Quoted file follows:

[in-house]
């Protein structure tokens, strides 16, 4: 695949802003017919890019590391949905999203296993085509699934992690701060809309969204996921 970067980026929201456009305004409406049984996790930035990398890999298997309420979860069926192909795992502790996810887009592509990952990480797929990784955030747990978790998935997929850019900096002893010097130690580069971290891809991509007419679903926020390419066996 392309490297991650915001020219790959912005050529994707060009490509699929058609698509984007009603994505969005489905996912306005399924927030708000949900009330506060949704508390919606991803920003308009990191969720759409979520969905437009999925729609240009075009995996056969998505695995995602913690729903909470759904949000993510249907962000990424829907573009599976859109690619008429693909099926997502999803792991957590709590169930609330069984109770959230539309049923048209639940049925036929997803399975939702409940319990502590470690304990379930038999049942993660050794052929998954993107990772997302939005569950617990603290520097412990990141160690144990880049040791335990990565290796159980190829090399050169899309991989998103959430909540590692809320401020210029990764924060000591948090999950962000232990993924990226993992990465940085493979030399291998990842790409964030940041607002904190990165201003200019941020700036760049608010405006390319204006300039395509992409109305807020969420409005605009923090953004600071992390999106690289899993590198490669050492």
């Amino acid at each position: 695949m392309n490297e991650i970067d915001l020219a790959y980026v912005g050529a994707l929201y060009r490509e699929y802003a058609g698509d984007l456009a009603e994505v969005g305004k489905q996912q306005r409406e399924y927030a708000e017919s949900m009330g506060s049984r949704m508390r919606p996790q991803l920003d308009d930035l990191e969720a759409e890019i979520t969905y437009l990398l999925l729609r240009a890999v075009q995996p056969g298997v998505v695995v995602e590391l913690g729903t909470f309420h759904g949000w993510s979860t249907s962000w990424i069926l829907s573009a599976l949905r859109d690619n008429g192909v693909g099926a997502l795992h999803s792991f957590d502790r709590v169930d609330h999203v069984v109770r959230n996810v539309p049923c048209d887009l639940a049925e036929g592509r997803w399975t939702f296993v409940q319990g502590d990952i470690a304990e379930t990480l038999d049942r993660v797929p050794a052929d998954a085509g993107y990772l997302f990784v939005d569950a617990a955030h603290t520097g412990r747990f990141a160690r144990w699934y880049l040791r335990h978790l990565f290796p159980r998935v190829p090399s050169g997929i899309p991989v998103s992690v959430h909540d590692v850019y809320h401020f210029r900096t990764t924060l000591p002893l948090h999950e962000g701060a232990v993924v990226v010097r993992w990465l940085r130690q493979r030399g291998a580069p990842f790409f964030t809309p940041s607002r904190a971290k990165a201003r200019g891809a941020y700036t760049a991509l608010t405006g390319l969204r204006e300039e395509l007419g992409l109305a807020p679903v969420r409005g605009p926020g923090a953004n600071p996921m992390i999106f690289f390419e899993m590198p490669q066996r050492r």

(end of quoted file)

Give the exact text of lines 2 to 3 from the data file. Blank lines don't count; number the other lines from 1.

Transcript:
């Protein structure tokens, strides 16, 4: 695949802003017919890019590391949905999203296993085509699934992690701060809309969204996921 970067980026929201456009305004409406049984996790930035990398890999298997309420979860069926192909795992502790996810887009592509990952990480797929990784955030747990978790998935997929850019900096002893010097130690580069971290891809991509007419679903926020390419066996 392309490297991650915001020219790959912005050529994707060009490509699929058609698509984007009603994505969005489905996912306005399924927030708000949900009330506060949704508390919606991803920003308009990191969720759409979520969905437009999925729609240009075009995996056969998505695995995602913690729903909470759904949000993510249907962000990424829907573009599976859109690619008429693909099926997502999803792991957590709590169930609330069984109770959230539309049923048209639940049925036929997803399975939702409940319990502590470690304990379930038999049942993660050794052929998954993107990772997302939005569950617990603290520097412990990141160690144990880049040791335990990565290796159980190829090399050169899309991989998103959430909540590692809320401020210029990764924060000591948090999950962000232990993924990226993992990465940085493979030399291998990842790409964030940041607002904190990165201003200019941020700036760049608010405006390319204006300039395509992409109305807020969420409005605009923090953004600071992390999106690289899993590198490669050492």
């Amino acid at each position: 695949m392309n490297e991650i970067d915001l020219a790959y980026v912005g050529a994707l929201y060009r490509e699929y802003a058609g698509d984007l456009a009603e994505v969005g305004k489905q996912q306005r409406e399924y927030a708000e017919s949900m009330g506060s049984r949704m508390r919606p996790q991803l920003d308009d930035l990191e969720a759409e890019i979520t969905y437009l990398l999925l729609r240009a890999v075009q995996p056969g298997v998505v695995v995602e590391l913690g729903t909470f309420h759904g949000w993510s979860t249907s962000w990424i069926l829907s573009a599976l949905r859109d690619n008429g192909v693909g099926a997502l795992h999803s792991f957590d502790r709590v169930d609330h999203v069984v109770r959230n996810v539309p049923c048209d887009l639940a049925e036929g592509r997803w399975t939702f296993v409940q319990g502590d990952i470690a304990e379930t990480l038999d049942r993660v797929p050794a052929d998954a085509g993107y990772l997302f990784v939005d569950a617990a955030h603290t520097g412990r747990f990141a160690r144990w699934y880049l040791r335990h978790l990565f290796p159980r998935v190829p090399s050169g997929i899309p991989v998103s992690v959430h909540d590692v850019y809320h401020f210029r900096t990764t924060l000591p002893l948090h999950e962000g701060a232990v993924v990226v010097r993992w990465l940085r130690q493979r030399g291998a580069p990842f790409f964030t809309p940041s607002r904190a971290k990165a201003r200019g891809a941020y700036t760049a991509l608010t405006g390319l969204r204006e300039e395509l007419g992409l109305a807020p679903v969420r409005g605009p926020g923090a953004n600071p996921m992390i999106f690289f390419e899993m590198p490669q066996r050492r």